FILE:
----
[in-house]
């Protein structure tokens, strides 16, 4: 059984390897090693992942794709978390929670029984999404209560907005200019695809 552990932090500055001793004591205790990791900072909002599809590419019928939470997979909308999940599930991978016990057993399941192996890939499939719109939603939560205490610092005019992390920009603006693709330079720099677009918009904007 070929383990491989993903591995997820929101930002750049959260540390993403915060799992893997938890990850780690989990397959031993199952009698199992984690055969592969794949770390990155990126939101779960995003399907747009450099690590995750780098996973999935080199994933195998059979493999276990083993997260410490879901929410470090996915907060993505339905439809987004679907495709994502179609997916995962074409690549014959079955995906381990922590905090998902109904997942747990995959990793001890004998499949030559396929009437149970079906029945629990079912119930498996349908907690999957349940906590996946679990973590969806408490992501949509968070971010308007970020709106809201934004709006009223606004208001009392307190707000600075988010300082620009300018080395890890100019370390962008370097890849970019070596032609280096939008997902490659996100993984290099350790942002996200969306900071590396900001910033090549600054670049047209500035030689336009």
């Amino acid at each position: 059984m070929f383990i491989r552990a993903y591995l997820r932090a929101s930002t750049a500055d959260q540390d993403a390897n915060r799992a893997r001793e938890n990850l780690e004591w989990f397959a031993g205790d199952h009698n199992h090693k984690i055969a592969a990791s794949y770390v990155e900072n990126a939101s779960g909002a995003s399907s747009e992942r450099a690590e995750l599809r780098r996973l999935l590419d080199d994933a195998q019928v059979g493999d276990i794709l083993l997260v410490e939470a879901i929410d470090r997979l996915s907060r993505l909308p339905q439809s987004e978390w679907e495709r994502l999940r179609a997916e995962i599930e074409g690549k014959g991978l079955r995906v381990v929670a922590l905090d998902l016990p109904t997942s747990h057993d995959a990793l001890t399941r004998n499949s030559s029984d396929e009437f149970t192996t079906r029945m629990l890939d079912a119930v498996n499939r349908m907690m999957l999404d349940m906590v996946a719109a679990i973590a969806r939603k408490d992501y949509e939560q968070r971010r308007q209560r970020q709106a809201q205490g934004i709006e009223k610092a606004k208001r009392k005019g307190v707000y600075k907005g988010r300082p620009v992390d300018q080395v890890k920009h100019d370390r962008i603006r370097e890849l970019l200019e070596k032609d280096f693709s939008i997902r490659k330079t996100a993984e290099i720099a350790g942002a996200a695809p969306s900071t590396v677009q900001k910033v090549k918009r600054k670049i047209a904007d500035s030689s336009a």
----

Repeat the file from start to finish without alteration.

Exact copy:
[in-house]
């Protein structure tokens, strides 16, 4: 059984390897090693992942794709978390929670029984999404209560907005200019695809 552990932090500055001793004591205790990791900072909002599809590419019928939470997979909308999940599930991978016990057993399941192996890939499939719109939603939560205490610092005019992390920009603006693709330079720099677009918009904007 070929383990491989993903591995997820929101930002750049959260540390993403915060799992893997938890990850780690989990397959031993199952009698199992984690055969592969794949770390990155990126939101779960995003399907747009450099690590995750780098996973999935080199994933195998059979493999276990083993997260410490879901929410470090996915907060993505339905439809987004679907495709994502179609997916995962074409690549014959079955995906381990922590905090998902109904997942747990995959990793001890004998499949030559396929009437149970079906029945629990079912119930498996349908907690999957349940906590996946679990973590969806408490992501949509968070971010308007970020709106809201934004709006009223606004208001009392307190707000600075988010300082620009300018080395890890100019370390962008370097890849970019070596032609280096939008997902490659996100993984290099350790942002996200969306900071590396900001910033090549600054670049047209500035030689336009």
């Amino acid at each position: 059984m070929f383990i491989r552990a993903y591995l997820r932090a929101s930002t750049a500055d959260q540390d993403a390897n915060r799992a893997r001793e938890n990850l780690e004591w989990f397959a031993g205790d199952h009698n199992h090693k984690i055969a592969a990791s794949y770390v990155e900072n990126a939101s779960g909002a995003s399907s747009e992942r450099a690590e995750l599809r780098r996973l999935l590419d080199d994933a195998q019928v059979g493999d276990i794709l083993l997260v410490e939470a879901i929410d470090r997979l996915s907060r993505l909308p339905q439809s987004e978390w679907e495709r994502l999940r179609a997916e995962i599930e074409g690549k014959g991978l079955r995906v381990v929670a922590l905090d998902l016990p109904t997942s747990h057993d995959a990793l001890t399941r004998n499949s030559s029984d396929e009437f149970t192996t079906r029945m629990l890939d079912a119930v498996n499939r349908m907690m999957l999404d349940m906590v996946a719109a679990i973590a969806r939603k408490d992501y949509e939560q968070r971010r308007q209560r970020q709106a809201q205490g934004i709006e009223k610092a606004k208001r009392k005019g307190v707000y600075k907005g988010r300082p620009v992390d300018q080395v890890k920009h100019d370390r962008i603006r370097e890849l970019l200019e070596k032609d280096f693709s939008i997902r490659k330079t996100a993984e290099i720099a350790g942002a996200a695809p969306s900071t590396v677009q900001k910033v090549k918009r600054k670049i047209a904007d500035s030689s336009a």